Tuesday 25 November 2014

In the realm of the Gentoo

Our two destinations today are home to colonies of Gentoo Penguins. The first, located in the fairly called Paradise Bay and on mainland Antarctica, is also occupied by the few building of the Argentinian Brown Base, once called Almirante Brown Station. 

A Polar Cirkle Boat cruising offered some of our guests the opportunity to have a closer look at the icebergs and wildlife in Paradise Bay. 

The rest of us admired the views from top of the approx. 100 m high hill right behind the station, and remembered our childhood days by sliding our way down. 

The Gentoo Penguin colony near the settlement has increased in the last few years, now numbering some 100 individuals. They were, like many other penguins in the same area, patiently waiting for the snow to melt in order to build their nests and start the breeding season... 

But they are not waiting with their wings crossed! We witnessed a lot of “practicing” during our stay there. 

Blue-eyed Shags also nest on a nearby cliff, we saw them flying all around the station carrying nesting material on their beaks back to the colony.

Danco Island is located in the southern part of the very scenic Errera Channel, off the western coast of Graham Land. The Gentoo Penguin colony here is bigger, with some 2000 breeding pairs, and they are distributed in two main areas.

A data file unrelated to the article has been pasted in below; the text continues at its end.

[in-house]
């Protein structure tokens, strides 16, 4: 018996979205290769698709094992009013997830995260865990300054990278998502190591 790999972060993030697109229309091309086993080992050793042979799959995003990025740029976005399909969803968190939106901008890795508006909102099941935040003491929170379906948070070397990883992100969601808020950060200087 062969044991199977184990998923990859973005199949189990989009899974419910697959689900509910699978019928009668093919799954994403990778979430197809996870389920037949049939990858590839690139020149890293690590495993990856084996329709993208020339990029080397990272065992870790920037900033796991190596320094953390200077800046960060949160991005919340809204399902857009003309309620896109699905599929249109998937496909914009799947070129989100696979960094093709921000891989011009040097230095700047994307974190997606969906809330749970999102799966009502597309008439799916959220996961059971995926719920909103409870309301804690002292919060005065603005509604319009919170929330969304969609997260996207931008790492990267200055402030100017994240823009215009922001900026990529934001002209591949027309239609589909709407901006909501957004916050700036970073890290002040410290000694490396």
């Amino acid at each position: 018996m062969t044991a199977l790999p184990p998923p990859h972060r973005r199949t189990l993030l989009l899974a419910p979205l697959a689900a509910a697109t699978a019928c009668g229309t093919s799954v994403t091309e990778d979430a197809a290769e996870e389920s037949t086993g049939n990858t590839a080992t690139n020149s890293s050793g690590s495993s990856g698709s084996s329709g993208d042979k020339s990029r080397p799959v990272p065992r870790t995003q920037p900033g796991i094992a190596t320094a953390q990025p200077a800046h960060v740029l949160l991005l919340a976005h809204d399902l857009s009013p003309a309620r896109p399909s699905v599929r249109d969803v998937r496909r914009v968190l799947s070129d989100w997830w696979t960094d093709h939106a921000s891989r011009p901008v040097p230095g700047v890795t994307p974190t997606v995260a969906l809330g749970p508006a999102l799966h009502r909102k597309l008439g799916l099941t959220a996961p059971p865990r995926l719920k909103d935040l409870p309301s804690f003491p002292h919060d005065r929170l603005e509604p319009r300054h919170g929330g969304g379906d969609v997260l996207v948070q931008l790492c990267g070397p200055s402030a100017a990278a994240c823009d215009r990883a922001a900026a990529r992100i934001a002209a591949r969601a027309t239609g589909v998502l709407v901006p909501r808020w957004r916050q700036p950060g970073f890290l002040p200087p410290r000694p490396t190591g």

The first large group is located on the northwest slope of the island, and the others found their way to the very top of the island, some 170 m high. Up there, snow has melted and some eggs were already to be seen on the nests. 

Some of our very sportive guests circumnavigated the 1.6 km long island on kayaks, while others were given a nice tour comfortably seated on the Polar Cirkle Boats.

Last but not least, camp was set up at around 9pm and a lucky few could experience a night out in Antarctica. Some slept more than others, but all had the chance to hear the sounds of Antarctica in a small group and for a long time: calling penguins coming and going, curious Snowy Sheathbills flying around the campground and landing on the tents, as well as the noise of the icebergs moving with the currents.